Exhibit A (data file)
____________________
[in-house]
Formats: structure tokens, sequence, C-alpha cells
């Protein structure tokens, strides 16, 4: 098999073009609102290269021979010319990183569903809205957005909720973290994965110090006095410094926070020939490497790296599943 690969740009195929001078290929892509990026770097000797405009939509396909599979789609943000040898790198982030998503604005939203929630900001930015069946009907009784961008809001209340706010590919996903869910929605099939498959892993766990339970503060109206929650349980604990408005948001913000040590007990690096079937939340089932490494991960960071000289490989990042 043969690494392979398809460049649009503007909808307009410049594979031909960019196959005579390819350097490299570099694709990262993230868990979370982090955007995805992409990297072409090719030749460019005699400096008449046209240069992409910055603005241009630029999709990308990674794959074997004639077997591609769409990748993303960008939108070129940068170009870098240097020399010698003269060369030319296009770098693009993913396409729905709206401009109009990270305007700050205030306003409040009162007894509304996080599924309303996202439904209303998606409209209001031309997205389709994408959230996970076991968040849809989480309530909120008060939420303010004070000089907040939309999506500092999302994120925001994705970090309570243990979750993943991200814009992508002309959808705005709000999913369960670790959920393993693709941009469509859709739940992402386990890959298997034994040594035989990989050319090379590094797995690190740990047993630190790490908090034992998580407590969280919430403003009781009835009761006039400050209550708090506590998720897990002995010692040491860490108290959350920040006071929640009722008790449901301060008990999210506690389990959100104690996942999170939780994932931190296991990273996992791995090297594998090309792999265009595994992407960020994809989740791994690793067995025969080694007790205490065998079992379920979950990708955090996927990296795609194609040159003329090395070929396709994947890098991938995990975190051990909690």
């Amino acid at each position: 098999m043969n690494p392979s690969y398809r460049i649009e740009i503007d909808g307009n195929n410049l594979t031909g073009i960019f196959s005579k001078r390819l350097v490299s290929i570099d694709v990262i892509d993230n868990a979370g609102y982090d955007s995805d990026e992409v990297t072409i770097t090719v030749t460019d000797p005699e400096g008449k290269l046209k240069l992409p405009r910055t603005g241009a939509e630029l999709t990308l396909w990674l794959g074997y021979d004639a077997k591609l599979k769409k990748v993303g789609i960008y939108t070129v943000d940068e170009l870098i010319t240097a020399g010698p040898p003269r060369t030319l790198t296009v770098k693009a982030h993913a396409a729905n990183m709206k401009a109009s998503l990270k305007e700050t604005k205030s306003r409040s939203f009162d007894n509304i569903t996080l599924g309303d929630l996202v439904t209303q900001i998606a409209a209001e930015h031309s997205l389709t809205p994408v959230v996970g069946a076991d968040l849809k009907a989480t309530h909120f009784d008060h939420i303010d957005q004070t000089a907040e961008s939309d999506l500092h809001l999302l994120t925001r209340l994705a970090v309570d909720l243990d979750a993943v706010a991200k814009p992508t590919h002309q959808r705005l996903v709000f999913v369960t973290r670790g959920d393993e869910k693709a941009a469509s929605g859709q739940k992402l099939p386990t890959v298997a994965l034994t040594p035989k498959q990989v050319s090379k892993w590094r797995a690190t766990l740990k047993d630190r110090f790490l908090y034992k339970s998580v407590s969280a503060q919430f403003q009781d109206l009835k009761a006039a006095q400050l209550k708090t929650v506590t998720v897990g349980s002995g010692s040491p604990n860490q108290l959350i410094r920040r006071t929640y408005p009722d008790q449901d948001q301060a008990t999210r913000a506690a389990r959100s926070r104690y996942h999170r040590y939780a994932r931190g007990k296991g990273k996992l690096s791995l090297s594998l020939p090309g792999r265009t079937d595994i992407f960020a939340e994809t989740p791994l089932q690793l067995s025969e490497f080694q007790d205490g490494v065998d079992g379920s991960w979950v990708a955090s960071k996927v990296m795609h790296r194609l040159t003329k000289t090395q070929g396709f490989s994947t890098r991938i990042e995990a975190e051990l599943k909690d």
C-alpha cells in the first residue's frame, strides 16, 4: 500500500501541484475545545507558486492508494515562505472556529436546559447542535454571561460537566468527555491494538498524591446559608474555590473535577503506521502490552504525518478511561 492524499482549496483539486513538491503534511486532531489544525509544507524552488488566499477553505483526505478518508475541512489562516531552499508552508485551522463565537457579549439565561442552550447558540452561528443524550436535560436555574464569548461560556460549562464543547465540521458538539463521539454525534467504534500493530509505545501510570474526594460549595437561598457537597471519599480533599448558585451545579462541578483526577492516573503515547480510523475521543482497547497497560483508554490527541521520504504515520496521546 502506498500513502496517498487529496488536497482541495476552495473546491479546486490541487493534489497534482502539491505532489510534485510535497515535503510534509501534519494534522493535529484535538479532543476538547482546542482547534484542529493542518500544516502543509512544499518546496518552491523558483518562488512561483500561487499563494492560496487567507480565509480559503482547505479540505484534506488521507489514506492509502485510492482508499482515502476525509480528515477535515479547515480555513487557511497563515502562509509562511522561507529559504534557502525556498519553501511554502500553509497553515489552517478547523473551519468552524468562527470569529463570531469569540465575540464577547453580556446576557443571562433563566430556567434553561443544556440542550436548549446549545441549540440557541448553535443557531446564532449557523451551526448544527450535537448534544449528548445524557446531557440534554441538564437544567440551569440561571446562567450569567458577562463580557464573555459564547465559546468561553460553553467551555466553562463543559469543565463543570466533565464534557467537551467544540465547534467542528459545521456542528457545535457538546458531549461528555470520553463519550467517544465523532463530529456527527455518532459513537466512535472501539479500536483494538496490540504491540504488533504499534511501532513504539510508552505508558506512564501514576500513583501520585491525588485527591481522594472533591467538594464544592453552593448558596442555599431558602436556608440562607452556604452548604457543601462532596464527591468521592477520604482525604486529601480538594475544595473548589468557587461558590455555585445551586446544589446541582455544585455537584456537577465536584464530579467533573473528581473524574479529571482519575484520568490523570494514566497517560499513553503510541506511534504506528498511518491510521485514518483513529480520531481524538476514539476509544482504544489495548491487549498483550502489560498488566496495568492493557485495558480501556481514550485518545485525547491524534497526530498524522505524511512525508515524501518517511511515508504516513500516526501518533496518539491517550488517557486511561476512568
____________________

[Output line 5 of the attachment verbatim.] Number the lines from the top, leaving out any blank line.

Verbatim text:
C-alpha cells in the first residue's frame, strides 16, 4: 500500500501541484475545545507558486492508494515562505472556529436546559447542535454571561460537566468527555491494538498524591446559608474555590473535577503506521502490552504525518478511561 492524499482549496483539486513538491503534511486532531489544525509544507524552488488566499477553505483526505478518508475541512489562516531552499508552508485551522463565537457579549439565561442552550447558540452561528443524550436535560436555574464569548461560556460549562464543547465540521458538539463521539454525534467504534500493530509505545501510570474526594460549595437561598457537597471519599480533599448558585451545579462541578483526577492516573503515547480510523475521543482497547497497560483508554490527541521520504504515520496521546 502506498500513502496517498487529496488536497482541495476552495473546491479546486490541487493534489497534482502539491505532489510534485510535497515535503510534509501534519494534522493535529484535538479532543476538547482546542482547534484542529493542518500544516502543509512544499518546496518552491523558483518562488512561483500561487499563494492560496487567507480565509480559503482547505479540505484534506488521507489514506492509502485510492482508499482515502476525509480528515477535515479547515480555513487557511497563515502562509509562511522561507529559504534557502525556498519553501511554502500553509497553515489552517478547523473551519468552524468562527470569529463570531469569540465575540464577547453580556446576557443571562433563566430556567434553561443544556440542550436548549446549545441549540440557541448553535443557531446564532449557523451551526448544527450535537448534544449528548445524557446531557440534554441538564437544567440551569440561571446562567450569567458577562463580557464573555459564547465559546468561553460553553467551555466553562463543559469543565463543570466533565464534557467537551467544540465547534467542528459545521456542528457545535457538546458531549461528555470520553463519550467517544465523532463530529456527527455518532459513537466512535472501539479500536483494538496490540504491540504488533504499534511501532513504539510508552505508558506512564501514576500513583501520585491525588485527591481522594472533591467538594464544592453552593448558596442555599431558602436556608440562607452556604452548604457543601462532596464527591468521592477520604482525604486529601480538594475544595473548589468557587461558590455555585445551586446544589446541582455544585455537584456537577465536584464530579467533573473528581473524574479529571482519575484520568490523570494514566497517560499513553503510541506511534504506528498511518491510521485514518483513529480520531481524538476514539476509544482504544489495548491487549498483550502489560498488566496495568492493557485495558480501556481514550485518545485525547491524534497526530498524522505524511512525508515524501518517511511515508504516513500516526501518533496518539491517550488517557486511561476512568